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EAB for Homeowners
Identification & Biology
EAB Locations
EAB Management
Protecting Ash Trees with Insecticides
Quarantine Information
Information for Industries and Organizations
Green Industry
Master Gardener
Privately Owned Campgrounds and Recreational Areas
State Parks and Reservoirs
Firewood Dealers
Wood Products Industry
Self Study Programs
Arrest that Pest and Other Educator Resources
Report a Suspected Infestation
EAB on YouTube
Symptoms of EAB on Ash Trees

If you suspect that EAB is in your ash trees, look for combinations of the following symptoms:

dieback of leaves

J. Ellis, Purdue University

Dieback of leaves that begins in the upper third of the tree and progresses downward over time.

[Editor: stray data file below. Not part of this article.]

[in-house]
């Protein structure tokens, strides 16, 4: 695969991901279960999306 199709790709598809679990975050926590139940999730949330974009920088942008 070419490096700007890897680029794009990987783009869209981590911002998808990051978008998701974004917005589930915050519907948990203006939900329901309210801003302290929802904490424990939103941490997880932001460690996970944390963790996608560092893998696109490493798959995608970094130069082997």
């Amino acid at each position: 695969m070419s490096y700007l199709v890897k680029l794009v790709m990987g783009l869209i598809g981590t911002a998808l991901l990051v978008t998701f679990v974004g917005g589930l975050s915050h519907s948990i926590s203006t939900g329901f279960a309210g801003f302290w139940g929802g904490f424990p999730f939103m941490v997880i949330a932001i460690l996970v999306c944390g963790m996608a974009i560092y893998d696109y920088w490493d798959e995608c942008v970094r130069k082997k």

vertical splits

C. Sadof, Purdue University

Vertical splits in the tree's bark.



d-shaped exit holes

J. Ellis, Purdue University

D-shaped exit holes that are only 1/8 inch wide found in the tree’s bark on the limbs and trunk, the result of the emergence of newly formed adults.

S-shaped channels

J. Ellis, Purdue University

S-shaped channels found under the tree’s bark caused by larval feeding.




D. Cappaert, MSU

Heavy woodpecker activity that is especially noticeable during winter months

water sprouts

J. Ellis, Purdue University

Water sprouts (epicormic shoots) that appear at the tree's trunk.



D. Cappaert, MSU

Worm-like larvae (immatures) found under the tree’s bark that can grow up to 1-inch long.


Other Problems Of Ash Trees

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